How To Write A Tribute Speech
How To Write A Tribute Speech
How To Write A Tribute Speech: A professional speechwriter shares a few tips of the trade, listing some of the things you ought to consider before sitting down to write a speech paying tribute to a living person, such as a co-worker about to retire.
Hi. I'm Lawerence Berstein, a professional speech writer, and I run greatspeechwriting.co.
uk. And irrespective of the sort of speech that you're going to give, there are two or three key things to bear in mind. Firstly, there is nothing to beat preparation.
Hopefully, you're not watching this 24 hours before you're due to give your speech, but the more time you leave yourself, the better. Second of all, don't worry about speaking too long. Often a five-minute speech is much, much more powerful and impactful than a 20-minute one, and brevity is often the key.
And finally, although a lot of the videos that I've created are about writing a speech, please remember that you can't think about writing and delivering separately. They're one and the same thing. You're writing to make the speech easy to deliver.
And if you think of it that way, then the thing should work. So you're planning a tribute speech. And just to get our terminology right, I'm making the assumption with a tribute speech, that the subject is actually alive, and this is not a eulogy, which would be a very different approach.
So let's take, for instance, a tribute to somebody who is about to retire after a long period of service. And as with any speech you would give, the key place to start is deciding how you would like the people listening to the speech to react when it's finished. On that basis, you can start to plan whether it should be predominately sincere, or more humorous and light-hearted.
And the key to answering, there is no right or wrong answer there, it's about relevance. Is the guy somebody who would appreciate something that little bit jocular? Would he like you to talk about some of the funnier moments in his career? Was he perceived, or is he perceived to be a particularly serious colleague, somebody who laughed at himself, somebody who would find this sort of thing amusing, or somebody who would just be absolutely shattered if you used this as a forum to have people laugh at his or her expense? So having decided the approach you'd like to take, I have a few key tips. First of all, keep it relatively brief.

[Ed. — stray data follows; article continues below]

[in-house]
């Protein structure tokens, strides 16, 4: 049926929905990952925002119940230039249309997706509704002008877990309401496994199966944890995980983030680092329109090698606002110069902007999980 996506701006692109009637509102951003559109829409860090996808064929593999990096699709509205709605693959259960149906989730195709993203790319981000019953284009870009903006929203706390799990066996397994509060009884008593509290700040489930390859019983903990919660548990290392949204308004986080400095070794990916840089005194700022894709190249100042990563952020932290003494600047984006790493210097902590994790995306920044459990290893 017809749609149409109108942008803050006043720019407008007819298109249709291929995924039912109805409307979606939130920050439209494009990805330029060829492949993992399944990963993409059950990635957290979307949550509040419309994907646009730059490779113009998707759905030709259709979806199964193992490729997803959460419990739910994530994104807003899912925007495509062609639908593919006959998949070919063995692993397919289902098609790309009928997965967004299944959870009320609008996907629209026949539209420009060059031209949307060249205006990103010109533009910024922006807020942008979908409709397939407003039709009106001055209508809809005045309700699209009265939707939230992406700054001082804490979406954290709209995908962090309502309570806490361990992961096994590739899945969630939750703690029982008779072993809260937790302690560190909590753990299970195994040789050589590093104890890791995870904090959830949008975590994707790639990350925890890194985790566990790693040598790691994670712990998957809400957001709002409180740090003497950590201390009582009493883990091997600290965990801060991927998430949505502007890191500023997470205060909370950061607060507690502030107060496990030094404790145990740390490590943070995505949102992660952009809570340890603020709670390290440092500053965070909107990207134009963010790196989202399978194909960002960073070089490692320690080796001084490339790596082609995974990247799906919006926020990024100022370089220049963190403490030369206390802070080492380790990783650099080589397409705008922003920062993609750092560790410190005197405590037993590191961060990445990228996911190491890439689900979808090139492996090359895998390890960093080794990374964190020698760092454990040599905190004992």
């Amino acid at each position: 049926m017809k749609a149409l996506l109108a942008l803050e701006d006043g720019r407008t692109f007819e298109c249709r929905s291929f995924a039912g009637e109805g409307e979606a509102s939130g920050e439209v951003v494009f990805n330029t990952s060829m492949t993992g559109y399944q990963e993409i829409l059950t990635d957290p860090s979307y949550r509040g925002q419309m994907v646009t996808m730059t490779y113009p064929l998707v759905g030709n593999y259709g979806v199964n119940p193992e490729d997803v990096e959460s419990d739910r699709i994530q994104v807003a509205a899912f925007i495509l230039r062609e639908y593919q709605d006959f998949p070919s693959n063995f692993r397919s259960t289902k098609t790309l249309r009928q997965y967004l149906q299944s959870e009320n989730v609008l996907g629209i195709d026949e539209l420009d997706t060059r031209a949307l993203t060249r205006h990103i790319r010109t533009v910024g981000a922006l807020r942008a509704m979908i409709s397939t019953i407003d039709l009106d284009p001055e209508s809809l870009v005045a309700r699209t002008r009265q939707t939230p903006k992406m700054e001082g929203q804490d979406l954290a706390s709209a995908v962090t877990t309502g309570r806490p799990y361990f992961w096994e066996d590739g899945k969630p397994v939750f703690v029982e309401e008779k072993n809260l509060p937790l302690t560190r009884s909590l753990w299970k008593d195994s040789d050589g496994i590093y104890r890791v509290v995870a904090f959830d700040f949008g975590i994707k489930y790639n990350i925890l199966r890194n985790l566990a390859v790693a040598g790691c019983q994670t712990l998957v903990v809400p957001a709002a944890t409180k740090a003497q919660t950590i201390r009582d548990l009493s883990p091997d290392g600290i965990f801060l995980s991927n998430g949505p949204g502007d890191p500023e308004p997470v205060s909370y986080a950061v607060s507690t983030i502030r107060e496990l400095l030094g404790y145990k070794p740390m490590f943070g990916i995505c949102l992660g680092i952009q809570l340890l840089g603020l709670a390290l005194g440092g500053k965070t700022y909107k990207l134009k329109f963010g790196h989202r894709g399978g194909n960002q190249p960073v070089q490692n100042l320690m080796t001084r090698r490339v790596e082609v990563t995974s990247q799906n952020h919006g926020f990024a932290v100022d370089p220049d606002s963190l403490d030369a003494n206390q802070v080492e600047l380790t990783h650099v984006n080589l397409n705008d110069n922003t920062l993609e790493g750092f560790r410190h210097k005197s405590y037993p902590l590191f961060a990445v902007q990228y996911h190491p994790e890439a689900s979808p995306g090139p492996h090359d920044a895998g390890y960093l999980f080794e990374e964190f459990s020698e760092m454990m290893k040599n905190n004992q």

You don't, however long the person has worked at the firm, you don't want to spend half an hour running through everything they've ever done and every project they've ever been involved in. Let's look at it at a higher level. Let's look at the key things he achieved, but more importantly, the way that he worked with people, and the value he brought to the firm in ways that weren't just relevant to clients, but were relevant to the way that the business developed.
Relationships, at the end of the day, are much, much more relevant to this sort of speech, and something that people will empathize much more than somebody's achievements, that have probably all ready been rewarded in a number of reviews year after year, on a more professional basis. It would also be nice, even if it's a work-based tribute, to try and pull the thing out of context and look at some of the things that interest the person who is retiring outside of work. Will they now be spending more time with a hobby? Are they going off to another firm? Are they going off to work for another sector? Will they be spending more time with their family? And I think if they are, that would be a lovely way, again, to keep the thing relatively light, to use that as a, as the cement almost that holds the bricks of the various things you're saying about this person together, from when they've been within the firm.
Now, as with any speech, you will want to keep this not just brief, but also written in a very punchy style, that's easy to deliver. You may even get fairly emotional while you're giving it, if somebody is leaving after many years of working together. So something that enables you to take deep breaths: enables your audience to listen to what you're saying.
And the key to that is writing it well, because if you write in a way that is short and pu